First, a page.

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Sickle Cell Disease

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Sickle Cell Disease

Red blood cells are produced in the bone marrow and contain hemoglobin, a substance that carries oxygen from the lungs to the rest of the body. Typical red blood cells are disc-shaped. In sickle cell anemia, the red blood cells become sickle-shaped, or in other words, shaped like a "C." Because of this, the red blood cells don't move easily through small blood vessels. They can get stuck, form into clumps, and block blood vessels. This can cause pain, infections and damage to the organs.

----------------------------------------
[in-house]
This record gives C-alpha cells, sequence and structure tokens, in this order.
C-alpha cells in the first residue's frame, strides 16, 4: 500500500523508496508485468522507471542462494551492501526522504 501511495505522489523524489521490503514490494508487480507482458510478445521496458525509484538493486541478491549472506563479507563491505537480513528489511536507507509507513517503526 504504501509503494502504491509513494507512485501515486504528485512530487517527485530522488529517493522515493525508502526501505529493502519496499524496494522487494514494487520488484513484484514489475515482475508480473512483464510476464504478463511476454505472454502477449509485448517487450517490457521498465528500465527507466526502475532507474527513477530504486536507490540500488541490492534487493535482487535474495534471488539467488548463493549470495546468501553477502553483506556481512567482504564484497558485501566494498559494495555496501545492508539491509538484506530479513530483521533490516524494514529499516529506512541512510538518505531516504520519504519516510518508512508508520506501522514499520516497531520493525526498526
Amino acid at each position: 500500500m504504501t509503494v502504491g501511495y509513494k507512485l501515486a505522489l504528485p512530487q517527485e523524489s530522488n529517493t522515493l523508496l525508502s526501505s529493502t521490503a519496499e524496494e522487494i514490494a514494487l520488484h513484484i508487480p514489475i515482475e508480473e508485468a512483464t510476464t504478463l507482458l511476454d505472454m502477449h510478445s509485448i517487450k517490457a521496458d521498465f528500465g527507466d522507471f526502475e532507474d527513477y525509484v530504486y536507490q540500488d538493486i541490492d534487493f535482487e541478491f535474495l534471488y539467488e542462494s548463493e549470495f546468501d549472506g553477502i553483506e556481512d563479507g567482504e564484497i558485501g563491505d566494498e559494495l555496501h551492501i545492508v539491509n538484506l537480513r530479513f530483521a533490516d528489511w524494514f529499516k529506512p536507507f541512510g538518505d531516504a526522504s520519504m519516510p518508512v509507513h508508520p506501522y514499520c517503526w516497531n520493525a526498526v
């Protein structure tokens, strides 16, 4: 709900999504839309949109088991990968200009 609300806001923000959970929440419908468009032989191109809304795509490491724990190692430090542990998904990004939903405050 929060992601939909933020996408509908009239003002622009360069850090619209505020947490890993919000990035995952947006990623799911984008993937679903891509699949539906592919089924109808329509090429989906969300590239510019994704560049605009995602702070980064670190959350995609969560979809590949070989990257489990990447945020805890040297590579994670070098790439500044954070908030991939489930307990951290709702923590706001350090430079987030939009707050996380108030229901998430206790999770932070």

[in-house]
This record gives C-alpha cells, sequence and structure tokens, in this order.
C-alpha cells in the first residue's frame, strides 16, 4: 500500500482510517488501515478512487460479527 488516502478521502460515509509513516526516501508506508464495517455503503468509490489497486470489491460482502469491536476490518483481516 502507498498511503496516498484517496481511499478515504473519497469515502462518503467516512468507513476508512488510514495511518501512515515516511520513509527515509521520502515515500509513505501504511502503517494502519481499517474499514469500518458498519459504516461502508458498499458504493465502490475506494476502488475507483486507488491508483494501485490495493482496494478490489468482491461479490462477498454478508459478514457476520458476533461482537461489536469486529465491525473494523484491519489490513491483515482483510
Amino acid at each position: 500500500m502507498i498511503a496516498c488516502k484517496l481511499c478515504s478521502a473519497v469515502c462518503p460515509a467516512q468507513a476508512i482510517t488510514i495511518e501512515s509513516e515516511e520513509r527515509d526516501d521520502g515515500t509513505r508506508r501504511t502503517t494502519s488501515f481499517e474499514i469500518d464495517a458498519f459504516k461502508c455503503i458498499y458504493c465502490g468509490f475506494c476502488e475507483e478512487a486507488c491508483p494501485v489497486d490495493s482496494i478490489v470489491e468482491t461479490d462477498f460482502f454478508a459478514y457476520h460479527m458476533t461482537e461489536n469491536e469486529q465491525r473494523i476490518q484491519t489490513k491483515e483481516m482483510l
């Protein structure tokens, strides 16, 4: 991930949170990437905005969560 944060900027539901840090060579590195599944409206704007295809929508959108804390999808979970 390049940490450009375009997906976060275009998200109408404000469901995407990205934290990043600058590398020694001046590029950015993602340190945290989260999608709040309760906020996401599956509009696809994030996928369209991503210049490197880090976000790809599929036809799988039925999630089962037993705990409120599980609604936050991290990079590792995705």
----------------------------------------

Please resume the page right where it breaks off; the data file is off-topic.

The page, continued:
Hemoglobinopathy and Sickle Cell Program

Children's Minnesota's Hemoglobinopathy and Sickle Cell Program is a nationally recognized program that treats the majority of children and teens in Minnesota with abnormal hemoglobins and anemias. We treat the following types of anemias and hemoglobinopathies: